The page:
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The first clue that there's something seriously out of kilter in Irving Rapper's Strange Intruder is that Ida Lupino takes second billing to Edmund Purdom. Looking like an unsettling cross between Rock Hudson and Gregory Peck (with Ronald Coleman's plummy voice thrown in), this British bore soon wore out his Hollywood welcome and spent the bulk of his career in Italian cheapies.
The movie opens with a grim and lengthy prologue in a Korean prisoner-of-war camp, where Purdom watches his best buddy die at the hands of the sadistic guards. Then we're whisked to a veterans' hospital stateside, where he's being released, the staff there having done `all we can do.' It transpires that Purdom has gone loony as a June bug. He sets off to visit the family of his dead friend, details of whose life he has digested as though it were his own.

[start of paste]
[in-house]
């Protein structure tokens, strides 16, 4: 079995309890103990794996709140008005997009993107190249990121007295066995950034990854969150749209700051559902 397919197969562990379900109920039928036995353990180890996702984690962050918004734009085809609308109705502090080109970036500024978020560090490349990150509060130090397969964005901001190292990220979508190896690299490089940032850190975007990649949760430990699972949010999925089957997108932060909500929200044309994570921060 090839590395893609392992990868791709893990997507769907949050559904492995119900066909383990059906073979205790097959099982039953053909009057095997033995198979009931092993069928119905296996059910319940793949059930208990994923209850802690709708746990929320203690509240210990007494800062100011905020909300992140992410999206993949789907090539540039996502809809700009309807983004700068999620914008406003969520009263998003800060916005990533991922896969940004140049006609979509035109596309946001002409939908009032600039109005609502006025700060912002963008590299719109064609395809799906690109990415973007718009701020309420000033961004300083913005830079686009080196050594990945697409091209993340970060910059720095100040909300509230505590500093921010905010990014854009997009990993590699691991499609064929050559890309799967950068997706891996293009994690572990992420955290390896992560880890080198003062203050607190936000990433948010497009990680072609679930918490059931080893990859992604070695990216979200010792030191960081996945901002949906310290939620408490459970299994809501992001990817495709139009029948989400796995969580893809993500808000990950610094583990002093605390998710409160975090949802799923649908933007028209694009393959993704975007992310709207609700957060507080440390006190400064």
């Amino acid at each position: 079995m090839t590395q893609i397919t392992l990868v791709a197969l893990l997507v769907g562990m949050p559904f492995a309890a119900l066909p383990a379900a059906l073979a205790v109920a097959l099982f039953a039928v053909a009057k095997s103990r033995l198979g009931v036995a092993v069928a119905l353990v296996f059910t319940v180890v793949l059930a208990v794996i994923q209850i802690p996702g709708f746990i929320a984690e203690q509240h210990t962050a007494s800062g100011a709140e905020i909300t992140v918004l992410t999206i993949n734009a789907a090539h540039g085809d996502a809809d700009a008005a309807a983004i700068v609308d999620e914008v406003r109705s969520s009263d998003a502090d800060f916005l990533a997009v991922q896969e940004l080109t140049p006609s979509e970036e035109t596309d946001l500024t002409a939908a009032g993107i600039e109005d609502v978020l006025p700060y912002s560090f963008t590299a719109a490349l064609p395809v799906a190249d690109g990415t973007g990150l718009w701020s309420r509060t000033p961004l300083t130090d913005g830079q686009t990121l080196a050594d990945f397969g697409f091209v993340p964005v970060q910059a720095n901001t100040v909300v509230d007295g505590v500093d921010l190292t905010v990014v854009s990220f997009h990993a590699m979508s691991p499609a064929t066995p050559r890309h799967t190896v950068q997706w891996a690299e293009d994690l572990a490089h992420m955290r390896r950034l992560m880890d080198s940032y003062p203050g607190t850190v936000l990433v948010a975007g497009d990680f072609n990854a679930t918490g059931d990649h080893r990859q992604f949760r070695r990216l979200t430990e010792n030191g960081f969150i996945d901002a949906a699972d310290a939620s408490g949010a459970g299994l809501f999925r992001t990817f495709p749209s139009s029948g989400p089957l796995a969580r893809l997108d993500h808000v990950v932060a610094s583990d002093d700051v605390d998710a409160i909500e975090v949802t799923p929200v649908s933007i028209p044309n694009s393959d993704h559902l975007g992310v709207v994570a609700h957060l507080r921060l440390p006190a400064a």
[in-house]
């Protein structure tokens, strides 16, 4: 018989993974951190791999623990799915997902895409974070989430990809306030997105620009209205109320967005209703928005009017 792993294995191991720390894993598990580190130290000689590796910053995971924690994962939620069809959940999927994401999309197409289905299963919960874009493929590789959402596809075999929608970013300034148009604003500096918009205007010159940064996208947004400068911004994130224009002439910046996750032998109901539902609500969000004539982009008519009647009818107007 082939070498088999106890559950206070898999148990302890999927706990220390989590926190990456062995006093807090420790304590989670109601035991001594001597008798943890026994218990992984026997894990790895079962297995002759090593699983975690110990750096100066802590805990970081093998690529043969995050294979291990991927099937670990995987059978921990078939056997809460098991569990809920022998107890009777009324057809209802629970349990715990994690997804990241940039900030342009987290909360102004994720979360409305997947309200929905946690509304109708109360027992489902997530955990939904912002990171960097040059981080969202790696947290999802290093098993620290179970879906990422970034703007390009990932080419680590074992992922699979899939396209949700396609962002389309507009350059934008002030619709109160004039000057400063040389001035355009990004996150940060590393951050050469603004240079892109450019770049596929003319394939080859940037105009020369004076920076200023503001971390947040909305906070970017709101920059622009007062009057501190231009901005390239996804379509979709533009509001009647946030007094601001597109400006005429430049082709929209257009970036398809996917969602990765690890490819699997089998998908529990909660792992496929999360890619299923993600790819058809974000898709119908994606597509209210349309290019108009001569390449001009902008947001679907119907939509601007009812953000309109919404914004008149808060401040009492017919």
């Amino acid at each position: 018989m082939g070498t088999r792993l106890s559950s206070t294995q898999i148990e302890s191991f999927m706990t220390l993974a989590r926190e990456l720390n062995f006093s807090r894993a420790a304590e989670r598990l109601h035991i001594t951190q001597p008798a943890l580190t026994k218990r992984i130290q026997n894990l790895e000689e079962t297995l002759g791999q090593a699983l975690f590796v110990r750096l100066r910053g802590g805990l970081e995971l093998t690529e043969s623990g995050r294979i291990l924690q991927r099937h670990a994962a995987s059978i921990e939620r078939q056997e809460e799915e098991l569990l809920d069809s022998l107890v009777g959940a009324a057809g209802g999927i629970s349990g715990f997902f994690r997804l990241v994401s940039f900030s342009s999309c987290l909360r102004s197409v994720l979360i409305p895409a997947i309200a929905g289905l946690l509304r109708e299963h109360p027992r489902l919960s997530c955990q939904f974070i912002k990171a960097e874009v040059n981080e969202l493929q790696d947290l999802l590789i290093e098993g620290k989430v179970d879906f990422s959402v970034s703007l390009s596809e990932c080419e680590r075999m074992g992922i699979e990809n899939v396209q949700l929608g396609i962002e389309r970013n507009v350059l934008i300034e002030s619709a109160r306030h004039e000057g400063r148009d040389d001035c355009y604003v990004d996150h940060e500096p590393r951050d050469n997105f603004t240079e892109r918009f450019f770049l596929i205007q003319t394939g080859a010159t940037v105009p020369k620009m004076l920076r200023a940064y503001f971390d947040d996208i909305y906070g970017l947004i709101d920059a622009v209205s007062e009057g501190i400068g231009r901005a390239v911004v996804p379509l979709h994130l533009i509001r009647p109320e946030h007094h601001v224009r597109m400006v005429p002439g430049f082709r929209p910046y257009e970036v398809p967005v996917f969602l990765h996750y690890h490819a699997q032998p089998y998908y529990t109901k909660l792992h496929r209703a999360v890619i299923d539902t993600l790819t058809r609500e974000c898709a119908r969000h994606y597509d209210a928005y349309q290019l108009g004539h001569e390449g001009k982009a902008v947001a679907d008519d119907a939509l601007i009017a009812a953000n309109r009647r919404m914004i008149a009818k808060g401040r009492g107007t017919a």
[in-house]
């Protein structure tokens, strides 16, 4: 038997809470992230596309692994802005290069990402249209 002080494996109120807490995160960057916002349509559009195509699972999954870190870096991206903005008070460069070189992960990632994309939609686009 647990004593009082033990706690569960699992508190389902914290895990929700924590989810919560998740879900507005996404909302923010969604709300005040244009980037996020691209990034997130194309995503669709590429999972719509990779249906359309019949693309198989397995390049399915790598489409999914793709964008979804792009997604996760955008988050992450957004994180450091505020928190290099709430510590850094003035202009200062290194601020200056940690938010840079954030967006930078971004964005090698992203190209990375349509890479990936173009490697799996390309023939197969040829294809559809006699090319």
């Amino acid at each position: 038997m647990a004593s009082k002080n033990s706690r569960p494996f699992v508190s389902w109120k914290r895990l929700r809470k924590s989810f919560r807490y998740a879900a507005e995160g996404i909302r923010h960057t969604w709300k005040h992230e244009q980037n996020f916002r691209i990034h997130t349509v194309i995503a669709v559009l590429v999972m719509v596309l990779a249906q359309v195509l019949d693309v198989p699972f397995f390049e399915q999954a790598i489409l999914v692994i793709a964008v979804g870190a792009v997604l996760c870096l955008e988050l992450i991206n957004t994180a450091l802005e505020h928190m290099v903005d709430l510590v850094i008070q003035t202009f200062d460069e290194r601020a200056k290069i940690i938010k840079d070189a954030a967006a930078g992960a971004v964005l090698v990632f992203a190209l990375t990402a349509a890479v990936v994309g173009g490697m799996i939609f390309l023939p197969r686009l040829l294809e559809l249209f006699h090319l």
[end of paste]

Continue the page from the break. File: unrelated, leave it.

He shows up in a fantasy version of small-town life in midcentury, where every middle-class household boasts a live-in cook. Grey-haired mom, wheelchair-bound pop and pert little Sis welcome him into their lives as though he were their returning son. But he has bigger fish to fry. The delusionary voices in his head are telling him to kill his buddy's kids in order to save them from their slut of a mother (Lupino).
Lupino (you see) fell victim to a suave French gigolo. They had an affair, which Lupino divulged in the last letter her husband, off saving Asia from Communism, received. And now he's blackmailing her...
To note that this movie echoes the previous year's Night of the Hunter would be to extend it, inadvertently, undeserved praise. Heavy-handed and implausible, it rings false from first frame to last. And here's the final nail in the coffin: Even Lupino can't save it.
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